When they had finished delicately picking their feed out of the slow feeders, I took them each, one at a time, over to the round pen. Rocky first, because, well, it just kind of always seems to work out that way. She’s a lady. The yearling stud colt whistled as she went by and, even though she isn’t in season, she arched her neck and raised her flaxen tail, just a little bit. After I left her in the round pen I heard a scraping noise. I looked over my shoulder. La Roca looked at me, quizzically, perhaps asking why the half barrel in the middle of the pen was not filled with more snacks. Sweet Al came over with me next, pausing once in an attempt to stuff his mouth with dried pine needles. This morning I was impatient and encouraged him to continue on with me. Once all three of us were penned and ready, I asked my horses to take a walk. Rocky, no surprise, responded immediately and Al followed suit. I held a lunge whip, mostly to shoo my ponies back out to the edges of the pen if they decided to become rambunctious, though I didn’t have great expectations of bombast, given the heat. Al made me laugh as he walked along behind Rocky, teeth bared, threatening to bite Rocky in the butt. “Bite her, Al!” I encouraged him, but he knew I wasn’t serious. Rocky didn’t give him much mind. She didn’t appear to take either of us seriously. My heart soared as the horses volunteered to trot and Al continued to follow along just behind Rocky, with no noticeable favoring of his right forefoot. He’s been barefoot for the past two days, his abscess nearly healed, his Scoot Boots removed so I could replace a broken strap. Al decided to play-spook as they passed under a mesquite tree outside the perimeter of the round pen and he overtook Rocky. I would say we were all just happy. Rocky kept trotting along. Al broke into the prettiest slow canter, alongside her, and, although I recently spent more money than a sane person would spend on a dressage saddle, I had the thought that he belonged under a Western saddle. Earlier that morning as I mucked, he had spun on his haunches when he was surprised by a vehicle on the road and I had praised him because it was so darn beautiful. I thought about reining at that moment. His front end may be a little toed-in and wonky, but that boy is nice behind. He can really get those hindquarters under himself.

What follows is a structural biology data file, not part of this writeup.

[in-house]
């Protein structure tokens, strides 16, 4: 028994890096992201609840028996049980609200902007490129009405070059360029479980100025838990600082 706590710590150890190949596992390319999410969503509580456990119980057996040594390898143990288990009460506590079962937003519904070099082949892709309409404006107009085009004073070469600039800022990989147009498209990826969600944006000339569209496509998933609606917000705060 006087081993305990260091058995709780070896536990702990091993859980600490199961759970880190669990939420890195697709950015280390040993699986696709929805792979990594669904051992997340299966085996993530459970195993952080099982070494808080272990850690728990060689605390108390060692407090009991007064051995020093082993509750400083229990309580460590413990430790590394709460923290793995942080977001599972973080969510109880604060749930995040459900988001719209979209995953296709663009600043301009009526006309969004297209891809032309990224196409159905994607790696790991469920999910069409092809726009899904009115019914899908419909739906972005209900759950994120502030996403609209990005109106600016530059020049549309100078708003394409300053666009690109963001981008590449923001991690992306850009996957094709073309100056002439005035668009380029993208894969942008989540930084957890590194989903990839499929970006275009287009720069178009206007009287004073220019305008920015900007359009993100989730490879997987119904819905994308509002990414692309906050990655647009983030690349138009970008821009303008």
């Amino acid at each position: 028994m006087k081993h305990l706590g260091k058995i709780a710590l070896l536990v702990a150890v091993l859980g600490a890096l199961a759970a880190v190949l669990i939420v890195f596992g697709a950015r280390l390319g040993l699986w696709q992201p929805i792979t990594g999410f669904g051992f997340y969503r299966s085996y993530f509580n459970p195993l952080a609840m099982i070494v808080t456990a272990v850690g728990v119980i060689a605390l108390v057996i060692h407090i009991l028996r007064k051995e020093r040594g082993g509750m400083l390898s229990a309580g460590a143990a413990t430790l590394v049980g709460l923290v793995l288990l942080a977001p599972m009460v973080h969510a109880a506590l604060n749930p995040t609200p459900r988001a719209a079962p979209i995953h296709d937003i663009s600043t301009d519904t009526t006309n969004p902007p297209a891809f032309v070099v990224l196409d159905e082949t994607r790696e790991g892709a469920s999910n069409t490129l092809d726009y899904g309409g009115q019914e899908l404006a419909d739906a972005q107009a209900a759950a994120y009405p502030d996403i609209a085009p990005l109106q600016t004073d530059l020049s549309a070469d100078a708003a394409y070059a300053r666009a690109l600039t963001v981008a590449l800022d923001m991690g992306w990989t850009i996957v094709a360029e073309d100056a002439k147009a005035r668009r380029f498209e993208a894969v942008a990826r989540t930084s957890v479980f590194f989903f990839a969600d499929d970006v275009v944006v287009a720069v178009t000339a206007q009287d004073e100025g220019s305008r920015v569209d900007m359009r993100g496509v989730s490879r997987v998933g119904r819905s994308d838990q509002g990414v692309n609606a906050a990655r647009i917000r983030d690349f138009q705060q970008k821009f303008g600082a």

Yesterday I thought about not riding. I haven’t ridden since late March. It’s now mid-July. My back injury, a month of raging fire on the mountain, Al’s foot abscess, my posterior vitreous detachment, which is a helluvan annoying thing for some of us nearsighted folk, and that global pandemic that is keeping us all on our toes right now have conspired to keep me off my horses’ backs and you know what? They don’t care. I don’t much care either. We go on walks. We hang out. I was thinking of how bizarre it looks for a human to be perched on the back of another animal, and how we, a species that can outrun all others, feels the need to borrow the brawn and good nature of a fellow creature. Then I saw my friends on their horses and felt a twinge. I juggled the ethical and the mythical, and came down on the side of the consensual. We’ll see where this takes us.


This isn’t my first rodeo.

I’ve been roped before.

The cowboy didn’t mean any harm,

but I found the lariat


I didn’t appreciate

being threatened

with the electric cattle prod.

From atop the goose-rumped

black gelding

after-work words that were


by a purchase from Midway Liquors

flew around me,

spittle flavored with Happy Days

and Wild Turkey.

He didn’t mean any harm,


Today a vaquero praised

my hips and heart.

I think.

I don’t speak Spanish.

He didn’t mean any harm, either.

My husband had never


to a rodeo

so we went,

because he wanted to,

in Sonoita,

a few years back.

God Bless America!

I’m not sure he knew what to expect.

I cringed

and now he’s been to a rodeo.

We’ve ridden a few broncs.

I head,

he heels.

I’ve tied my goats

and he’s wrestled his steers.

And sometimes,

just sometimes,


we know

when they mean